The UN Security Council on Friday unanimously adopted a resolution that lays the groundwork for deploying a UN police presence in Burundi to help quell nearly a year of violence.
Drafted by France, the resolution tasks UN Secretary-General Ban Ki moon with drawing up within 15 days a list of options for the proposed police force, in consultation with the Burundian government and the African Union.
The council is under pressure to take action in Burundi where the descent into violence has raised fears of mass atrocities, similar to those that convulsed neighbouring Rwanda in 1994.
"We need the United Nations to be more present on the ground," French Ambassador Francois Delattre told the council.
The resolution will help the international community "respond quickly to avoid the worst," he said.
The vote capped days of tough negotiations between France and the United States over the wording of the resolution, the second measure adopted by the council over the Burundi crisis.
The resolution provides for the "deployment of a United Nations police contribution to increase the United Nations capacity to monitor the security situation, promote the respect of human rights and advance rule of law" in Burundi.
The text does not specify the size of the proposed police force but Burundi's UN Ambassador Albert Shingiro said he expected between 20 and 30 police to be deployed as "experts and observers."
"For the government, it is very important to have an international presence in Bujumbura in order to work in transparency," Shingiro told reporters ahead of the vote.
After France pushed for a quick vote, the United States had complained that the text was rushed through and argued for more time to consider the measure, diplomats said.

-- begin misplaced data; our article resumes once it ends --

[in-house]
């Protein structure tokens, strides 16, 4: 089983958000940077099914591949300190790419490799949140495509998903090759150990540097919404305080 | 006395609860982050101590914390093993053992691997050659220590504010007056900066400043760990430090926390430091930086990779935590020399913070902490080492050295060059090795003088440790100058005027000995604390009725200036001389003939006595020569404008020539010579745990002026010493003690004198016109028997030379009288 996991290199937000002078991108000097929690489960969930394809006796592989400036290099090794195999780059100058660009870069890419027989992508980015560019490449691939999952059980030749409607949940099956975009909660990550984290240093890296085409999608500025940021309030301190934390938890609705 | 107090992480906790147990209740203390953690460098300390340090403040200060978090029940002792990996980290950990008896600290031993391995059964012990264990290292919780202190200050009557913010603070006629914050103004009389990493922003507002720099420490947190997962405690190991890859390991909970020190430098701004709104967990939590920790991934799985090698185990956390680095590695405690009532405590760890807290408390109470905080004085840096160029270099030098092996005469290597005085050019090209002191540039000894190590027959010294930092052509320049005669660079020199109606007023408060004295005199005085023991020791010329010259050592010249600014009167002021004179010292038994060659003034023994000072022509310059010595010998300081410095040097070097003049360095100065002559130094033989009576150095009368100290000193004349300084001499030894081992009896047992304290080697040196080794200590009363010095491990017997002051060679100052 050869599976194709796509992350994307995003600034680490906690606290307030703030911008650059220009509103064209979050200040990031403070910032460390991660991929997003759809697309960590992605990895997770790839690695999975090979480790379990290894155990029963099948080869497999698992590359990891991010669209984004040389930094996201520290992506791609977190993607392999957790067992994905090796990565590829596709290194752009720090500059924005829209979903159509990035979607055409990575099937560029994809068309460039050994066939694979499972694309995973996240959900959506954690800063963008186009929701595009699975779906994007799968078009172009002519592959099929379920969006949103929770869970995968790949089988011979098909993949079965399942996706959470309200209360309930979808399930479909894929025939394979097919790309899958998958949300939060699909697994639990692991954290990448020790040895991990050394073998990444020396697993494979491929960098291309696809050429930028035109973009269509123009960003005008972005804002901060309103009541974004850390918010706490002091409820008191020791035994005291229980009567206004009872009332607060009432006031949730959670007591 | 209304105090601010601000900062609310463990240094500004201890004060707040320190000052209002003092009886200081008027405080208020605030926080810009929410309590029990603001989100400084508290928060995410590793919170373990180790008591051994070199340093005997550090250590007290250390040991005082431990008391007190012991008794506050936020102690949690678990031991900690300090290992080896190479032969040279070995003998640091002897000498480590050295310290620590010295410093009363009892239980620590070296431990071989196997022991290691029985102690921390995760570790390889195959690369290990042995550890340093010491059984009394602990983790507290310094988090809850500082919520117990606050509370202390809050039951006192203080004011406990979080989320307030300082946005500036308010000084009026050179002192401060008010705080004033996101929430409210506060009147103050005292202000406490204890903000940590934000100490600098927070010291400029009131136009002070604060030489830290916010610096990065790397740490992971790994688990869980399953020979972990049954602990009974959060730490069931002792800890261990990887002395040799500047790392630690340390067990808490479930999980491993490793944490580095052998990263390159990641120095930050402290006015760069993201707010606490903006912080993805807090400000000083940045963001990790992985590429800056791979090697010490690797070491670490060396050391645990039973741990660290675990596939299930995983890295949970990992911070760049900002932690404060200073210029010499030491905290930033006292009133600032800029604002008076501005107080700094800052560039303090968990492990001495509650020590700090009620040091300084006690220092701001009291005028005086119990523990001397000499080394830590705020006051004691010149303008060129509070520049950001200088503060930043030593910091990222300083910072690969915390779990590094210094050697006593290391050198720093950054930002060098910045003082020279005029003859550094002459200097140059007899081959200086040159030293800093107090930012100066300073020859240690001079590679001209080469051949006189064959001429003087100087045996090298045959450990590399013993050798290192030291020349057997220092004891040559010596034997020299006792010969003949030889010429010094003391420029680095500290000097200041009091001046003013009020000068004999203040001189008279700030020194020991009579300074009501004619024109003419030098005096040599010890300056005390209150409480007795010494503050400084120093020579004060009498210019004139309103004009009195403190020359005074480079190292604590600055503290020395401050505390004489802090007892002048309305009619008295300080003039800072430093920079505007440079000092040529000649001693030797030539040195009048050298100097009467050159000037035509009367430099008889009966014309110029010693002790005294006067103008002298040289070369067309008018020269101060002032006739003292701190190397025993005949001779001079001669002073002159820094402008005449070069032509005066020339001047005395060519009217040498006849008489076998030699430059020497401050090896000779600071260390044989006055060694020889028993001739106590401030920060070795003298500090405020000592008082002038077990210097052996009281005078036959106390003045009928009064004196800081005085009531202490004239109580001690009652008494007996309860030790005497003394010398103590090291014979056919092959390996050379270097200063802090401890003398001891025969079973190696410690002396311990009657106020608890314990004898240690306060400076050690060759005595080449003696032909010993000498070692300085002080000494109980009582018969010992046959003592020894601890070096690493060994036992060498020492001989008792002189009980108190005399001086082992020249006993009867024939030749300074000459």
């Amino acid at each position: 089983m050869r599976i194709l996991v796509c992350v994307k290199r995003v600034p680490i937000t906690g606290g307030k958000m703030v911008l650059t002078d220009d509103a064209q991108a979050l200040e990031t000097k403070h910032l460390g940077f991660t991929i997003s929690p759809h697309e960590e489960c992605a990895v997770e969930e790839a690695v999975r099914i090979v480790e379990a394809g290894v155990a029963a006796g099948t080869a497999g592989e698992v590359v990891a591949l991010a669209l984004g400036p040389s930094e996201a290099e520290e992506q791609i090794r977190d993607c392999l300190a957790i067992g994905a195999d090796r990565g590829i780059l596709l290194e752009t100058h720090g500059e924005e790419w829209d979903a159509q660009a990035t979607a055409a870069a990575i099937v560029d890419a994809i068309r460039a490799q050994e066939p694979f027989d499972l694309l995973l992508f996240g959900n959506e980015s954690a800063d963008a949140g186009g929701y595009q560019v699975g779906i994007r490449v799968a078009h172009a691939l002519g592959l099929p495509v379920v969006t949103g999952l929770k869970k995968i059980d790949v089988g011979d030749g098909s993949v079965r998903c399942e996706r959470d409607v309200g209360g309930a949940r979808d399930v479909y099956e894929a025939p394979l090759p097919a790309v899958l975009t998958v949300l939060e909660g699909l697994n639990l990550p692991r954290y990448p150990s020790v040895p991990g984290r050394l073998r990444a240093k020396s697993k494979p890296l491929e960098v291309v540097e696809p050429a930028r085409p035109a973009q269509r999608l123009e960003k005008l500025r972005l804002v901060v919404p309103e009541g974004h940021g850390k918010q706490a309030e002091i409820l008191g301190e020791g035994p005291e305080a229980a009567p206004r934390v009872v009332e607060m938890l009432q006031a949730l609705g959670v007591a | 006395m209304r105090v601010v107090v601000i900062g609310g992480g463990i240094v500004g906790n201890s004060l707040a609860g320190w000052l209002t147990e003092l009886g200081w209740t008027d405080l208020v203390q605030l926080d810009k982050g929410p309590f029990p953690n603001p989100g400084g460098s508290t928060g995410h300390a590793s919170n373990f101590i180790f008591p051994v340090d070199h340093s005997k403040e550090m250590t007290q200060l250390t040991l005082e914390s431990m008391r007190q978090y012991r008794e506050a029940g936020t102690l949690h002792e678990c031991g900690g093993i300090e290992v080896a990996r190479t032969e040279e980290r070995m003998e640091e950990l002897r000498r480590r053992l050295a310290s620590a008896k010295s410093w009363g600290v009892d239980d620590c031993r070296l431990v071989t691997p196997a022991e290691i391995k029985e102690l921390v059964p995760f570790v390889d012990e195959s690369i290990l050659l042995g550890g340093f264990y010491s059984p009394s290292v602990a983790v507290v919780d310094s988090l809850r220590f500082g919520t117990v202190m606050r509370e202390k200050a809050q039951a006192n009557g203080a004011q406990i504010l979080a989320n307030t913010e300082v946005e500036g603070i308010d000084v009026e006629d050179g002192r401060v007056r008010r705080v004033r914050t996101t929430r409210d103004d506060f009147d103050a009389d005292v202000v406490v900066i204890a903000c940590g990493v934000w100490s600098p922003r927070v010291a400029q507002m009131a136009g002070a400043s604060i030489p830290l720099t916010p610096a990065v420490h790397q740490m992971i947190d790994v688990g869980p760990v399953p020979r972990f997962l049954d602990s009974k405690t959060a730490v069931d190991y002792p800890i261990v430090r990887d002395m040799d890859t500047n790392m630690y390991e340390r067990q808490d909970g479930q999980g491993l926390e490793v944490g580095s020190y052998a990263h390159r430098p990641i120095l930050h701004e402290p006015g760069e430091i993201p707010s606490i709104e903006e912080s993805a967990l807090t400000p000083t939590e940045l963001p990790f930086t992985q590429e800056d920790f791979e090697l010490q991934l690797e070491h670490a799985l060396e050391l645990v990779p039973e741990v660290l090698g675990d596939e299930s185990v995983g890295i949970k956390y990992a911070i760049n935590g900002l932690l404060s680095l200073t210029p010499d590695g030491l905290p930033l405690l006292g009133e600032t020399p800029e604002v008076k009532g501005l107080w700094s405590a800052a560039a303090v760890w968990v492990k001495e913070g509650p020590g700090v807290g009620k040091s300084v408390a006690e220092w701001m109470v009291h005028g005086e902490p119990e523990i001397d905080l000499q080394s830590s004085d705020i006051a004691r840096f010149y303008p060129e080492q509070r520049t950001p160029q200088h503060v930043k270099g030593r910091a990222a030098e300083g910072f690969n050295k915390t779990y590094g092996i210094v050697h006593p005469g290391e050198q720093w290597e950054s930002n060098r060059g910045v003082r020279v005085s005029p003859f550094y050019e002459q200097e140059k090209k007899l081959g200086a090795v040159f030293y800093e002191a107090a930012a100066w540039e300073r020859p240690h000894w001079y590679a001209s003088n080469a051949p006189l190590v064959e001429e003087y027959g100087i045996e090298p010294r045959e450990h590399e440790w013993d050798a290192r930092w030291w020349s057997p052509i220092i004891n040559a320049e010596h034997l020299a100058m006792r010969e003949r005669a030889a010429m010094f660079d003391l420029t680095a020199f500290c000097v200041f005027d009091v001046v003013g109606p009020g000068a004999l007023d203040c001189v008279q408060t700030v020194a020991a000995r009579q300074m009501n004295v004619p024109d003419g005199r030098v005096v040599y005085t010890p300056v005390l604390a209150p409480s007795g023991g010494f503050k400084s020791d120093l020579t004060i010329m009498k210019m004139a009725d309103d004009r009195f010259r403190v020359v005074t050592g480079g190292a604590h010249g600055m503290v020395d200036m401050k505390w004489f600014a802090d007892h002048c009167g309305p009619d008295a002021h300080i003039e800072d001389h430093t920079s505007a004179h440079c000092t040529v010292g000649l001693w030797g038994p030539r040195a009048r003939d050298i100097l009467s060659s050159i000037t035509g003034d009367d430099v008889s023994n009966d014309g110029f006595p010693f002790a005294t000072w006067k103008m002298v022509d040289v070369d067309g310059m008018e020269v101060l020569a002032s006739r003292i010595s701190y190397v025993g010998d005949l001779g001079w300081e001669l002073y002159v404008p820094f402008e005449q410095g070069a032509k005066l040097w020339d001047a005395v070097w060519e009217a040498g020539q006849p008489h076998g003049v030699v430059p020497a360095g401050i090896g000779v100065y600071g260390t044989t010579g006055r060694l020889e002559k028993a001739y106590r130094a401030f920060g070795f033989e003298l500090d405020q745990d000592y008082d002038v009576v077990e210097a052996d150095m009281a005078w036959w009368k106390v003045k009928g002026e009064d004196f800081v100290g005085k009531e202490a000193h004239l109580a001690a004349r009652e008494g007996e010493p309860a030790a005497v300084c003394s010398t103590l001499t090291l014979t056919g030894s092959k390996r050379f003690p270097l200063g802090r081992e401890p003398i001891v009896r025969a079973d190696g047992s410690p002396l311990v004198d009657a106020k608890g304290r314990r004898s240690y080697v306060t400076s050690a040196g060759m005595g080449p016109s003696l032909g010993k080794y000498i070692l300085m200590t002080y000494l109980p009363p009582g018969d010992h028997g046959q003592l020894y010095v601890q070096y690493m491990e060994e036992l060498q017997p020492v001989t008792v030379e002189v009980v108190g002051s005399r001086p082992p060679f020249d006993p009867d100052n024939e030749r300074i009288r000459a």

The final revised text dropped a reference to UN support for "disarmament" in Burundi -- a term that the United States saw as a potential source of problems after the Burundian government launched a crackdown to disarm opposition activists.
What is happening in Burundi?
Burundi has been in a cycle of violence since April 2015 when President Pierre Nkurunziza won a disputed election following his decision to seek a third term, despite a constitutional two-term limit.
More than 400 people have been killed and about 3,500 arrested in Burundi, under the government crackdown, since April last year, according to the United Nations figures.
As of early March, more than 250,000 Burundians have fled the country, fearing a possible genocide, the United Nations refugee agency UNHCR says.
They were registered as refugees in neighbouring countries including Democratic Republic of the Congo, Rwanda, Tanzania, Uganda and Zambia.
In last month the European Union has suspended its direct financial support to the government of Burundi after the bloc concluded that it had finished peace talks with the Burundian government to find a political solution for the conflict.
From 1993 to 2005 Burundi was in a civil war in which approximately 300,000 people died due to conflict between rebels from the country's majority Hutu population and an army dominated by the Tutsi minority.
The African Union and United Nations have warned in the past of a possible tribal war and genocide in Burundi.